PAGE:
Link to original WordPerfect file

How to access the above link?


**FINAL**

STATE OF NORTH CAROLINA v. KENNETH RAY PHILLIPS
                

No. COA98-460

(Filed 6 April 1999)

1.    Search and Seizure--motion to suppress--affidavit-- insufficient

    The trial court did not err in summarily dismissing defendant's motion to suppress evidence in a narcotics prosecution where the accompanying affidavit failed to meet the mandatory requirements of N.C.G.S. § 15A-977 in that it did not have a single fact in support of the motion to suppress and did not state how defendant's constitutional rights were violated when police searched his mailbox without a warrant.

2.    Search and Seizure--motion to suppress--evidence hidden by third party--no expectation of privacy

    The trial court did not err by denying defendant's motion to suppress drugs seized from defendant's mailbox where a companion traveling with defendant testified that he had thrown the drugs in her lap and pushed her out of the van, and that she had put the package in defendant's mailbox. Defendant lost any expectation of privacy he might have had in his property by throwing the drugs into her lap.    Appeal by defendant from judgment entered 29 May 1997 by Judge Dennis J. Winner in Mecklenburg County Superior Court. Heard in the Court of Appeals 11 January 1999.
    Defendant was indicted for trafficking cocaine and for conspiring to traffic cocaine. Defendant was first tried at the 21 April 1997 Criminal Session of Superior Court of Mecklenburg County but the trial judge declared a mistrial after the jury was unable to reach a verdict. The case was tried again and defendant was found guilty of trafficking cocaine. Defendant was sentenced to a minimum of 35 months and a maximum of 42 months in prison.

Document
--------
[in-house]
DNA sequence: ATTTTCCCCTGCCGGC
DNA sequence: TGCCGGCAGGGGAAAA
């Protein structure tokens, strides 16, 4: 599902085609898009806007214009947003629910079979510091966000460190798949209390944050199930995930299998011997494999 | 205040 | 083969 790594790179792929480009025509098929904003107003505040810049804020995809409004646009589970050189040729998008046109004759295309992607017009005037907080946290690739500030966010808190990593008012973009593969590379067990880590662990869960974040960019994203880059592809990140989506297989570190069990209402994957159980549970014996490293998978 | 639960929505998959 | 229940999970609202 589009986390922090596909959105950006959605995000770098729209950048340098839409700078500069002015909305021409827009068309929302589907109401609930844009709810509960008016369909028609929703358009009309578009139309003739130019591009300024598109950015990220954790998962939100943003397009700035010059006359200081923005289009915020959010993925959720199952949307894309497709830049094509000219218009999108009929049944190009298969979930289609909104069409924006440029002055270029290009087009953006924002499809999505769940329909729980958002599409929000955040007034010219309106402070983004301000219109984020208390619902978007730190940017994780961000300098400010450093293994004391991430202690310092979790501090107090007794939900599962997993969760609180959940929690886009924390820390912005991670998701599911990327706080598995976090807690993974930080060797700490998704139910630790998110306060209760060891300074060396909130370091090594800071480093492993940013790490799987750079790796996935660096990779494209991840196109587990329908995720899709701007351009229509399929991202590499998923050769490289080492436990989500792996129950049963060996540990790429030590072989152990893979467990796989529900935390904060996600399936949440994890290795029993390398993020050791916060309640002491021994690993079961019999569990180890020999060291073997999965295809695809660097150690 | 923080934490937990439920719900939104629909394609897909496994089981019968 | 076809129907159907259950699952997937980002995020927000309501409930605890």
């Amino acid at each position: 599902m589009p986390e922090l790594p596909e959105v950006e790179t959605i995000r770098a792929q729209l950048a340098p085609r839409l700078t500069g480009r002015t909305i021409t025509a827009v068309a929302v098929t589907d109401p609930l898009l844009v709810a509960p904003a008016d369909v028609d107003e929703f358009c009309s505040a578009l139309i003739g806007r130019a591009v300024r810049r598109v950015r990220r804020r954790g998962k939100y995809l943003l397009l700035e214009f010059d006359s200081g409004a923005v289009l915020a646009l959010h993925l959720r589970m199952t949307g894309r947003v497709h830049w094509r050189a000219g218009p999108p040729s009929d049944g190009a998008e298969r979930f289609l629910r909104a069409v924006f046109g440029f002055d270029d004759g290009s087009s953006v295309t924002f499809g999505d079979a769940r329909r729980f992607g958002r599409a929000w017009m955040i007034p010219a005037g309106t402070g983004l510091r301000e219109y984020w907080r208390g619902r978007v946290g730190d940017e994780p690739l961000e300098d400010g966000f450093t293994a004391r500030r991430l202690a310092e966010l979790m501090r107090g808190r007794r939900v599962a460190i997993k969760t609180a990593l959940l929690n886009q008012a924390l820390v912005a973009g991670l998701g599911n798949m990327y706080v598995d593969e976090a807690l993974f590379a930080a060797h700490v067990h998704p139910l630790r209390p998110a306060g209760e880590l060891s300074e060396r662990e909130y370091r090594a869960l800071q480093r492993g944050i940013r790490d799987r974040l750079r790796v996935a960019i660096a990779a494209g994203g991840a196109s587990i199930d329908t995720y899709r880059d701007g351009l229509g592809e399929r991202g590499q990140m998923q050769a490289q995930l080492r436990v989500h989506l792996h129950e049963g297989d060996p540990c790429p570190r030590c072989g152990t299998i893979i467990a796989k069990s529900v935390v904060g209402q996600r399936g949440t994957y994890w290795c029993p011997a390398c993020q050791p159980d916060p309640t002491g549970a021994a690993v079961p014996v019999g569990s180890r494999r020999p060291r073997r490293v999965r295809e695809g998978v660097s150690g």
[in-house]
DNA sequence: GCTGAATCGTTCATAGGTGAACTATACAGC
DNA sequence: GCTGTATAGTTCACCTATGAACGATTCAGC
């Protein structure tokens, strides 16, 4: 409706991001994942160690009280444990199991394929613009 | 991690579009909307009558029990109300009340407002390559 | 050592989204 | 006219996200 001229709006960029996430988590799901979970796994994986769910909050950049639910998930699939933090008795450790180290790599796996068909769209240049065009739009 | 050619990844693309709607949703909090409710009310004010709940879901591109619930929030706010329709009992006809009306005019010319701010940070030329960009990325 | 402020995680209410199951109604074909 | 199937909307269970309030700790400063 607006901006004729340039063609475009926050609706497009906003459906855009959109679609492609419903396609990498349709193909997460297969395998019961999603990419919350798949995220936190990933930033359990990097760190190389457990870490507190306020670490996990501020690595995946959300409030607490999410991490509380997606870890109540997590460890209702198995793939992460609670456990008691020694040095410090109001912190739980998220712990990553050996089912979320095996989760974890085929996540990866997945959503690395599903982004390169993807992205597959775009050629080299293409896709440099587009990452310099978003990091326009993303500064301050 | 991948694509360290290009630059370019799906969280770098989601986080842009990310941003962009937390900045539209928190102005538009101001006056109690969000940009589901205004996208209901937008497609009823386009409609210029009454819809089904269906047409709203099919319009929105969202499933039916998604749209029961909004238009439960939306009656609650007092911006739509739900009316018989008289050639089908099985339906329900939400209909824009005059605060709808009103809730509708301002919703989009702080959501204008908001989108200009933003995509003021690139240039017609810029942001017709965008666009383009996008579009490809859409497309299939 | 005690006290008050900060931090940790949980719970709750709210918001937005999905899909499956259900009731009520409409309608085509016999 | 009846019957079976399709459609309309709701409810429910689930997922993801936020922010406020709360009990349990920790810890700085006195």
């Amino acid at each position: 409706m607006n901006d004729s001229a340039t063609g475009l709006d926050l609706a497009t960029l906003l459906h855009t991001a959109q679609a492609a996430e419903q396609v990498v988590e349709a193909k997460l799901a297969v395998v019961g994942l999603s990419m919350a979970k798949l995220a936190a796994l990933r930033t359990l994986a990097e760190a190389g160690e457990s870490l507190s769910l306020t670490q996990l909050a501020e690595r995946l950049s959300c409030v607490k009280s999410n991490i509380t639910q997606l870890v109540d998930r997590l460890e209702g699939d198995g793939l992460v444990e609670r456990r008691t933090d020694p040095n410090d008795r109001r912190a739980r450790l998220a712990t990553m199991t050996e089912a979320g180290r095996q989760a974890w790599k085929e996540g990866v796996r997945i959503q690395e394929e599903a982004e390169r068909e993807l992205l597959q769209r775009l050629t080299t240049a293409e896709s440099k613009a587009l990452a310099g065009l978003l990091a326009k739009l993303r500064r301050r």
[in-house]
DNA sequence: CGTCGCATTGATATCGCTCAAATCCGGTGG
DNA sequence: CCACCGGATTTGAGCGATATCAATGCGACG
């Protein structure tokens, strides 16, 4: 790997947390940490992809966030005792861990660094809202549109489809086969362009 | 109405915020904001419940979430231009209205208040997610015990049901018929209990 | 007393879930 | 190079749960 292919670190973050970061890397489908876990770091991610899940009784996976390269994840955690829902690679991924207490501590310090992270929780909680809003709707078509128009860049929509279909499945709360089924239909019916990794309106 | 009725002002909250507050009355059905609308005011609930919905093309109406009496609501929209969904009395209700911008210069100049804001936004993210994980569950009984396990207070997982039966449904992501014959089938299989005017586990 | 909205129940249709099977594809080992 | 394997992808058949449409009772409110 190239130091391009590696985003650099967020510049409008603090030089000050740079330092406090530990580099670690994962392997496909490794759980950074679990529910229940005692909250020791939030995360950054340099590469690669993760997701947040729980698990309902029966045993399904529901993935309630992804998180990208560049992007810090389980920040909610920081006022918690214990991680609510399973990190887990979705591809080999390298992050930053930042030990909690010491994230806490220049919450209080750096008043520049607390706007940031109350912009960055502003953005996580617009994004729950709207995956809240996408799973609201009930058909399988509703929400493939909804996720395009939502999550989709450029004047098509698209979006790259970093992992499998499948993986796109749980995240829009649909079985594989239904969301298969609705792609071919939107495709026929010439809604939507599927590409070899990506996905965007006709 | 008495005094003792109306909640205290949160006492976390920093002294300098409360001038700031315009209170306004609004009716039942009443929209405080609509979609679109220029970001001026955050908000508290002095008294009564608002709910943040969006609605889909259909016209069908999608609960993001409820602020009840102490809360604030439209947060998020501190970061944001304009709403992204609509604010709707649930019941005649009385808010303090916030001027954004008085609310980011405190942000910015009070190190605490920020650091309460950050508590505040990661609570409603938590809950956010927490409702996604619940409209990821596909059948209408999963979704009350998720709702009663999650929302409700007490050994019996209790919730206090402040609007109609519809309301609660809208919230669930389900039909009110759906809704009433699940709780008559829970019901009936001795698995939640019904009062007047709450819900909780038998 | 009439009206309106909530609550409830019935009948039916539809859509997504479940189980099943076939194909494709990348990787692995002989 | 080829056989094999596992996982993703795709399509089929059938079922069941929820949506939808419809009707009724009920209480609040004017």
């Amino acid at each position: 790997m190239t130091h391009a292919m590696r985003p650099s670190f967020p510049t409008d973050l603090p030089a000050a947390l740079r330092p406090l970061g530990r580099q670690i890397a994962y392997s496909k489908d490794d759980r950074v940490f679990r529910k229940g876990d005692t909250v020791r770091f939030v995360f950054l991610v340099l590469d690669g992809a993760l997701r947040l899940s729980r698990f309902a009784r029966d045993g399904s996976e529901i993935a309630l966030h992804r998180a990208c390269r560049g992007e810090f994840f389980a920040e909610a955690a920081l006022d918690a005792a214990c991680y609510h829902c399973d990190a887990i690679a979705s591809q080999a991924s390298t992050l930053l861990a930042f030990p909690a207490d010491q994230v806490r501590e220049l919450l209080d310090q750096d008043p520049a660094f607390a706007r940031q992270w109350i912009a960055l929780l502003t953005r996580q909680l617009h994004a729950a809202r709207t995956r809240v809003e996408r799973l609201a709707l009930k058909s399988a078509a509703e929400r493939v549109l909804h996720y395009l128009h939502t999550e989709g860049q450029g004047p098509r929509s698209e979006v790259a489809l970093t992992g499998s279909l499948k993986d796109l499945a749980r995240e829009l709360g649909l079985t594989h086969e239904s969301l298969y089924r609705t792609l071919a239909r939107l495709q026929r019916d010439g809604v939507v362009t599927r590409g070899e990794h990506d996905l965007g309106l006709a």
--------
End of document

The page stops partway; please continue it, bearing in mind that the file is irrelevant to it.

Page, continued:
The State's evidence tended to show that on 25 June 1996, Charlotte-Mecklenburg police officer Johnny L. Jennings was told by a confidential informant that a heavy set black male, approximately thirty years old with medium skin complexion would be going to 3515 Bernard Avenue, Apartment 2. The informant said that the black male would arrive at approximately 7:30 p.m., go into the residence, obtain at least four and a half ounces of crack cocaine and then leave. The informant went on to state that after leaving, the suspect would then go to Clanton Park. Officer Jennings picked up the informant and the informant showed Officer Jennings the exact location of the apartment. Afterwards, Officer Jennings gathered the members of the Street Drug Interdiction team. At 6:30 p.m. or 7:00 p.m., Officer Jennings went to the residence in question and set up surveillance in an undercover vehicle so he could see the subject enter the apartment.    At 7:30 p.m., a tan Mazda van pulled into the parking lot of the Bernard Avenue complex. A black male, defendant, meeting the informant's description, got out of the van and went into the targeted apartment. Approximately one minute later, defendant left the residence, got into the van and traveled south on North Tryon Street. Officer Jennings could not see defendant's hands as defendant approached or left the apartment. Defendant stopped at a residence on North Church Street and picked up a young black female, later identified as LaShanda Long. The informant had said nothing about a female. The defendant continued traveling southbound on North Tryon going about forty-five in a thirty-five mile per hour zone. Officer Jennings told uniformed officers to stop the van.